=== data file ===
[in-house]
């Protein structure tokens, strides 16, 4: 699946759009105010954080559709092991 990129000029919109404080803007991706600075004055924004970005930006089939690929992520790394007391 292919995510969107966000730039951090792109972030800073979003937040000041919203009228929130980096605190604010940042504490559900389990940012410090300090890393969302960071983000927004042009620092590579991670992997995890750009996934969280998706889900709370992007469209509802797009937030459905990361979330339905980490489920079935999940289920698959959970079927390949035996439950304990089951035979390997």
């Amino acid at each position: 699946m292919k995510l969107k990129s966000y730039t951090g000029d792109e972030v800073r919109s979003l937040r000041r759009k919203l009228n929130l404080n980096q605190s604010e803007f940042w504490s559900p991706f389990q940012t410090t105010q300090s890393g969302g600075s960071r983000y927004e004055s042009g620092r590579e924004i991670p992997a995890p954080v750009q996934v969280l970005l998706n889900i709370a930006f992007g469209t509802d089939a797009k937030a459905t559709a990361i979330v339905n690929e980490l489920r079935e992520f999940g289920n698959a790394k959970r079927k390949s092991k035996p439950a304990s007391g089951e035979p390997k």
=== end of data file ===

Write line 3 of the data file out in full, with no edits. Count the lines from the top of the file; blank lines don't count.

């Amino acid at each position: 699946m292919k995510l969107k990129s966000y730039t951090g000029d792109e972030v800073r919109s979003l937040r000041r759009k919203l009228n929130l404080n980096q605190s604010e803007f940042w504490s559900p991706f389990q940012t410090t105010q300090s890393g969302g600075s960071r983000y927004e004055s042009g620092r590579e924004i991670p992997a995890p954080v750009q996934v969280l970005l998706n889900i709370a930006f992007g469209t509802d089939a797009k937030a459905t559709a990361i979330v339905n690929e980490l489920r079935e992520f999940g289920n698959a790394k959970r079927k390949s092991k035996p439950a304990s007391g089951e035979p390997k």